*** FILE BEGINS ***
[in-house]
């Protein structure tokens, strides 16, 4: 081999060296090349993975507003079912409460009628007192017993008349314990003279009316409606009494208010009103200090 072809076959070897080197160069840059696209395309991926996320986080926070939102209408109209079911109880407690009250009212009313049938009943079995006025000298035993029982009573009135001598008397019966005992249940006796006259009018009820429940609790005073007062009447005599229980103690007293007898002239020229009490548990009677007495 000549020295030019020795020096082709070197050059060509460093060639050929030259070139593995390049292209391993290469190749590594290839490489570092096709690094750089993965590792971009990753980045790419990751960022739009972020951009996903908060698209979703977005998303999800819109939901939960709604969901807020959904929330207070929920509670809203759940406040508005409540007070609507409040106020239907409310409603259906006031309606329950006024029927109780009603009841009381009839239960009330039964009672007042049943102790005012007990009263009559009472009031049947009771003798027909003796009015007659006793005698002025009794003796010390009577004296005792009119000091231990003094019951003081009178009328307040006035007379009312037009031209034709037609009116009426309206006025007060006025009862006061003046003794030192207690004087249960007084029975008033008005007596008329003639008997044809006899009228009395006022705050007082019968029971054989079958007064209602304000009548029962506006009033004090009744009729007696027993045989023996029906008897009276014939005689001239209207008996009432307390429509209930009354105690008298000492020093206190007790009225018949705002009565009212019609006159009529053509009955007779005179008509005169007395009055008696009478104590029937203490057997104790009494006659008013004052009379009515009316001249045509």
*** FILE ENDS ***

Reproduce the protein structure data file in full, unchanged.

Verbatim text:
[in-house]
């Protein structure tokens, strides 16, 4: 081999060296090349993975507003079912409460009628007192017993008349314990003279009316409606009494208010009103200090 072809076959070897080197160069840059696209395309991926996320986080926070939102209408109209079911109880407690009250009212009313049938009943079995006025000298035993029982009573009135001598008397019966005992249940006796006259009018009820429940609790005073007062009447005599229980103690007293007898002239020229009490548990009677007495 000549020295030019020795020096082709070197050059060509460093060639050929030259070139593995390049292209391993290469190749590594290839490489570092096709690094750089993965590792971009990753980045790419990751960022739009972020951009996903908060698209979703977005998303999800819109939901939960709604969901807020959904929330207070929920509670809203759940406040508005409540007070609507409040106020239907409310409603259906006031309606329950006024029927109780009603009841009381009839239960009330039964009672007042049943102790005012007990009263009559009472009031049947009771003798027909003796009015007659006793005698002025009794003796010390009577004296005792009119000091231990003094019951003081009178009328307040006035007379009312037009031209034709037609009116009426309206006025007060006025009862006061003046003794030192207690004087249960007084029975008033008005007596008329003639008997044809006899009228009395006022705050007082019968029971054989079958007064209602304000009548029962506006009033004090009744009729007696027993045989023996029906008897009276014939005689001239209207008996009432307390429509209930009354105690008298000492020093206190007790009225018949705002009565009212019609006159009529053509009955007779005179008509005169007395009055008696009478104590029937203490057997104790009494006659008013004052009379009515009316001249045509």